Thursday, December 29, 2016

Schloss Wildeck DKW Museum, Zschopau

Schloss Wildeck stands at the centre of the pleasant little Saxon town of Zschopau. Jorge Rasmussen purchased a former textile mill on the outskirts of town in 1921 and turned it into the largest, most successful motorcycle company in the world. This history is celebrated in the little motorcycle museum in the Schloss. It is a small local museum and does not have the funding and resources behind it of the nearby August Horch museum.

On the B174 just outside Zschopau the old DKW-MZ plant suddenly loomed ahead.

I had believed that the old MZ factory had been demolished but no, it's still there, although somewhat worse for wear. Surprisingly the building still bears the MZZ logo.

The factory remains largely empty. There is a bowling alley and a motorcycle shop.

Rasmussen's residence at the Zschopau plant is now an office.

A contemporary illustration of the Zschopau plant. Rasmussen's residence is in the upper centre.

Schloss Wildeck. The castle was built as a royal hunting lodge. The oldest parts of the castle date from the 12th century.

Bust of Jorge Rasmussen

The boy's wish. DKW's first two-stroke was an 18cc toy engine.

DKW Hilfsmotor (help motor) of 1920 set the company on the road to success. These little auxiliary motors could be fitted to a normal bicycle.

DKW's first motorized vehicle was the Golen scooter in 1922. It was not a success and soon replaced by an improved version called the Lomos.

1921 DKW Golom scooter

DKW's early motorcycles.


DKW Special 200

DKW stationary motor

1930 DKW water-cooled Z motorcycle

1946 Disa motorcycle. After the war Rasmussen returned to Denmark and as DKW had lost the rights to all its patents, felt he would be able to restart motorcycle production. The Disa was based on the DKW RT125 (like the BSA Bantam). It was powered by a Villiers two-stroke motor. However, the Disa was not a success and few were made. Rasmussen went back into retirement and died in 1964.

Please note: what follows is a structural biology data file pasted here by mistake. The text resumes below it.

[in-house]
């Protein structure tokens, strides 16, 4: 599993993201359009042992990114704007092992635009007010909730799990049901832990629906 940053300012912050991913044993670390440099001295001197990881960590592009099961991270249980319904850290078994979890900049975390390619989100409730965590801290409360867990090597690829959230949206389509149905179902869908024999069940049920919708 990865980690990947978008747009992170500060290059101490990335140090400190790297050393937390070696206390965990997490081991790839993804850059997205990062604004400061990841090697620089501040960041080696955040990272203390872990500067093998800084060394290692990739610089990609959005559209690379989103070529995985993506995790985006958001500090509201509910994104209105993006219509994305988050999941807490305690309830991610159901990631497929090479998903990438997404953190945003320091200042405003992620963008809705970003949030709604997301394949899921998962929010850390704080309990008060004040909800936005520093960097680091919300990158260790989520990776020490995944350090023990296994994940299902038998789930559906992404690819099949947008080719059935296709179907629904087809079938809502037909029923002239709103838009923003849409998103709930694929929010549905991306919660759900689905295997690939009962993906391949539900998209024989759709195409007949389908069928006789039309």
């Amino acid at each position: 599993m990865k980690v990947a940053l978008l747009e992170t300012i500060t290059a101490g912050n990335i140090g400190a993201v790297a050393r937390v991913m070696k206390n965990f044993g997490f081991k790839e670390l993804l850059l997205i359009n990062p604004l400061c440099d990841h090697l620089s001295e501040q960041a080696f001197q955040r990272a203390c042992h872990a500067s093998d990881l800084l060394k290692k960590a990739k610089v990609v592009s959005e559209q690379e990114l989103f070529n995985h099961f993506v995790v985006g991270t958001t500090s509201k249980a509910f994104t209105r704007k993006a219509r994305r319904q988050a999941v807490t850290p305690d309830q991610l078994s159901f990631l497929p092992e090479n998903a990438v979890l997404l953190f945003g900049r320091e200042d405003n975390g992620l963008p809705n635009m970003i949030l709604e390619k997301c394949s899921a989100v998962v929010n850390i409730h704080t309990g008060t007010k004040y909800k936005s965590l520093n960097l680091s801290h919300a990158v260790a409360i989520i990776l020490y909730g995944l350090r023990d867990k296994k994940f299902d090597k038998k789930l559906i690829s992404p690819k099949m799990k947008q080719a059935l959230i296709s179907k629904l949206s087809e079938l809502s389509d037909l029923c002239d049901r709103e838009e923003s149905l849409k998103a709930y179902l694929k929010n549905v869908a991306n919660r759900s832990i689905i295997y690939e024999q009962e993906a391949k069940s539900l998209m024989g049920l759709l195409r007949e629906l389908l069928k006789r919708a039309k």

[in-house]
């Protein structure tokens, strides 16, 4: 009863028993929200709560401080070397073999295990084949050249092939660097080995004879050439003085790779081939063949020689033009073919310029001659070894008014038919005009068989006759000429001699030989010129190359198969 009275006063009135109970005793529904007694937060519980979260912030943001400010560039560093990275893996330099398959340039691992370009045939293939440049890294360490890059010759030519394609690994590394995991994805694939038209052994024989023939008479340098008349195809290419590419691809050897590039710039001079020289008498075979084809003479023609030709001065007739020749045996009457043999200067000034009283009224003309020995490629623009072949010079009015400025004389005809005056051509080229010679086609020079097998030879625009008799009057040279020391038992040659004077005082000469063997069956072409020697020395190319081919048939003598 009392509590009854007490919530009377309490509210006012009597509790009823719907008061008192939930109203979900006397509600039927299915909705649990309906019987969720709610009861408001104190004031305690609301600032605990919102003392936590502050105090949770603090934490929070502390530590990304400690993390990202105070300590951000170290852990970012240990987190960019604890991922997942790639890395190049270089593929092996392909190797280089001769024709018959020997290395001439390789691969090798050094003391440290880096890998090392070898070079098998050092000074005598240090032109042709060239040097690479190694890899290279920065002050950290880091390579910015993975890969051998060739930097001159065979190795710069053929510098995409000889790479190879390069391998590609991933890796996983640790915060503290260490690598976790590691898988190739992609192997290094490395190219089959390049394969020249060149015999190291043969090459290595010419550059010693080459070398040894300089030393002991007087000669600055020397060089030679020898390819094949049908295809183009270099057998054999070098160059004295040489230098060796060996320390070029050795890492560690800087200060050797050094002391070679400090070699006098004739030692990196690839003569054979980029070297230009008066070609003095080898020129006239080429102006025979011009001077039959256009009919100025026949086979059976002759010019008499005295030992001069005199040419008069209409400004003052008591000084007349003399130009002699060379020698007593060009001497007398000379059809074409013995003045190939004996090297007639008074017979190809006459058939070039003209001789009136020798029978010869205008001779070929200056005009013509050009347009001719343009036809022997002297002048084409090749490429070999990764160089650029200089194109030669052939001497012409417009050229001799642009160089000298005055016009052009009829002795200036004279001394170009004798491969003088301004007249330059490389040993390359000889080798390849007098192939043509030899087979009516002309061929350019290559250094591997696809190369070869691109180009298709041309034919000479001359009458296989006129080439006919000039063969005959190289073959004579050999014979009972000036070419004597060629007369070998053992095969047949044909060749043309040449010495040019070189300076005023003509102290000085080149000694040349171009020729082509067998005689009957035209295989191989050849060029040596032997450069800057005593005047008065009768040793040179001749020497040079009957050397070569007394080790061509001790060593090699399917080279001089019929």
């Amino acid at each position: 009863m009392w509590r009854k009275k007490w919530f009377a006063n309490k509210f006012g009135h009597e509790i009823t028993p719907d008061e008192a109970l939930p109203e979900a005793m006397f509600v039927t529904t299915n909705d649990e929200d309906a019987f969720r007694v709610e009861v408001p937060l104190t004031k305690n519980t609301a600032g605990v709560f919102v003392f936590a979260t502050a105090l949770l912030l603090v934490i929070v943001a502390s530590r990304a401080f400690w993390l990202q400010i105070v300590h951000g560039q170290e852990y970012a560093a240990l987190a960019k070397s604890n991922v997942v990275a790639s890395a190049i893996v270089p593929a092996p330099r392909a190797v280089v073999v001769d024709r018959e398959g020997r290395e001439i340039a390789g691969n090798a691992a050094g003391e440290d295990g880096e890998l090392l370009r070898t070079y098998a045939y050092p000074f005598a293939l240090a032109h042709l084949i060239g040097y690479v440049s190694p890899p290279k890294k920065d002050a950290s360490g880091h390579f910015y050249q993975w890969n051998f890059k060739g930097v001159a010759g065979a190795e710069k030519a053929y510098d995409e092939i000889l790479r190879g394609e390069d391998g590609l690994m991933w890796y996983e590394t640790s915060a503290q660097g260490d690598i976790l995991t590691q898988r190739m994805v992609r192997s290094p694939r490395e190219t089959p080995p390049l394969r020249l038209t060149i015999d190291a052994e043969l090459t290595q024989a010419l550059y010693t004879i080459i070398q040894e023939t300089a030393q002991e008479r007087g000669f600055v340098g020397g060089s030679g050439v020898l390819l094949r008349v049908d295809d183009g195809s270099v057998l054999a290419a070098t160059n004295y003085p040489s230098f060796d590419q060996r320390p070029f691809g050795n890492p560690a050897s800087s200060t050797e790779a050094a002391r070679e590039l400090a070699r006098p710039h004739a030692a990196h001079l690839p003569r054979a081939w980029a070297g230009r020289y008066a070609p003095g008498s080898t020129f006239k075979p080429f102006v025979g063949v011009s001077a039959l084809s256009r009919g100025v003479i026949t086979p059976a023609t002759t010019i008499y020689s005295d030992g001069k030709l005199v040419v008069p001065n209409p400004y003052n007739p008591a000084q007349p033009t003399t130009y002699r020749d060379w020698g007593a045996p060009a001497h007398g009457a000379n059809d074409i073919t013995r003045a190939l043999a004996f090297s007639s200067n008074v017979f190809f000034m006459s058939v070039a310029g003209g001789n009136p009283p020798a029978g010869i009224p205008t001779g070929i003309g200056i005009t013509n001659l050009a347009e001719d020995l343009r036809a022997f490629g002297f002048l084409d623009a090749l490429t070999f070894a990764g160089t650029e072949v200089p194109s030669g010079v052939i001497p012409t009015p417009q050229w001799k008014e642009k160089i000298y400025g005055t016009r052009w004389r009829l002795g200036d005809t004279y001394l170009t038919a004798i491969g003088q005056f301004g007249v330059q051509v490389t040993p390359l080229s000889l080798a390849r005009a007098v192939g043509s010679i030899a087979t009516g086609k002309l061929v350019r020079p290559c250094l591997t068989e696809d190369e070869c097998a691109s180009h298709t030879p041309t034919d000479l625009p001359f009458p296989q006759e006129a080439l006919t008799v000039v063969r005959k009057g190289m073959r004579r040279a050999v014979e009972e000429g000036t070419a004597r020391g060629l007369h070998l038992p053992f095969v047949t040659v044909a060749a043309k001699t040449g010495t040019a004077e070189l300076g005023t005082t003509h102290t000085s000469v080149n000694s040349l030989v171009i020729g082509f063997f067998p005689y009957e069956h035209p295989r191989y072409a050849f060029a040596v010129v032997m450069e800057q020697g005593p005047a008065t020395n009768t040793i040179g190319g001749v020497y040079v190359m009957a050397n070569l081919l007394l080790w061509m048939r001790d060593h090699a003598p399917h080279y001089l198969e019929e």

Rasmussen company included a diverse range of products. DKW Kuhler built refrigerators and sold them through the DKW network. When Auto-Union was established in 1932 Rasmussen had to restructure his companies so that the DKW car and motorcycle arm could be incorporated into the new conglomerate. Rasmussen retained control of his refrigerator company, the Framo commercial vehicle manufacturer and the DKW-Erla aircraft company and many others.

DKW Kuhler

Auto-Union crockery

DKW motorized plow

DKW Dienst

After the war DKW became defunct but the factory was reconstituted as Motorrad Zschopau (MZ)

MZ racing motorcycles

MZ racing bikes

MZ enduro

Tuesday, December 27, 2016

August Horch Museum

August Horch was the founder of both Horch and Audi and a German automotive pioneer. The August Horch museum follows Horch's career from the time he moved his car factory to Zwickau in Saxonny in 1904, through the Audi years and the foundation of Auto-Union. After the war the Audi plant became the home of the Trabant and the museum normally has a section for the Trabant and East German vehicles, but that section was under renovation when we visited it. The August Horch museum is an excellent museum and interesting even to non-specialists, although almost all the information provided is in Germany.

The August Horch museum is in the old Audi factory in Zwickau. The old building to the left of the modern main entrance was Horch's house and office.

The display opens with a replica of the first Horch, the 1904 Horch 14-17.

1916 Horch military truck

1908 Horch 12/28 PS. August Horch gained fame for his company with victories in early motorsport, such as the Prince Heinrich race and the Alpinefahrt. However, it would be Horch's focus on engineering perfection and motor sport to the exclusion of all else that would cause conflict with the Horch company's board of directors. In 1909 he was forced to resign from his own company and went on to found Audi as a competitor and rival.

1914 Audi Type C and 1908 Horch 12/28

Contemporary German street scene diorama

Petrol station display circa 1930 with a 1929  Horch 375 and a 1929 Audi Type SS 'Zwickau.' Audi and Horch competed for the same luxury car market to the detriment of both of them.

Horch rolling chassis

1929 Horch 350 Pullman

1930 Horch 400 police wagen